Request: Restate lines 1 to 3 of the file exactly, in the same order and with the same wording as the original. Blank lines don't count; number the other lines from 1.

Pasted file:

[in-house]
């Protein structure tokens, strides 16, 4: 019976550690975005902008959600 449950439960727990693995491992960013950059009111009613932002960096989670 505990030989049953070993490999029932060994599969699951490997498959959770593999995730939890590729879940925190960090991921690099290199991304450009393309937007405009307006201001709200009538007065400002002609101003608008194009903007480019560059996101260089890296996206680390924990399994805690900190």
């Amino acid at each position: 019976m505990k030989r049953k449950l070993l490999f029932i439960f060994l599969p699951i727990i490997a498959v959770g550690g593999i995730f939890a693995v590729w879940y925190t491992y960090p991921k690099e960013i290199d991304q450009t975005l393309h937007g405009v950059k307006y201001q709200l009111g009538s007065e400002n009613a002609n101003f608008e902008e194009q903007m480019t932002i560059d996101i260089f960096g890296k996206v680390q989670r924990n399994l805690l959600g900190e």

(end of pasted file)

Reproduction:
[in-house]
């Protein structure tokens, strides 16, 4: 019976550690975005902008959600 449950439960727990693995491992960013950059009111009613932002960096989670 505990030989049953070993490999029932060994599969699951490997498959959770593999995730939890590729879940925190960090991921690099290199991304450009393309937007405009307006201001709200009538007065400002002609101003608008194009903007480019560059996101260089890296996206680390924990399994805690900190």
């Amino acid at each position: 019976m505990k030989r049953k449950l070993l490999f029932i439960f060994l599969p699951i727990i490997a498959v959770g550690g593999i995730f939890a693995v590729w879940y925190t491992y960090p991921k690099e960013i290199d991304q450009t975005l393309h937007g405009v950059k307006y201001q709200l009111g009538s007065e400002n009613a002609n101003f608008e902008e194009q903007m480019t932002i560059d996101i260089f960096g890296k996206v680390q989670r924990n399994l805690l959600g900190e």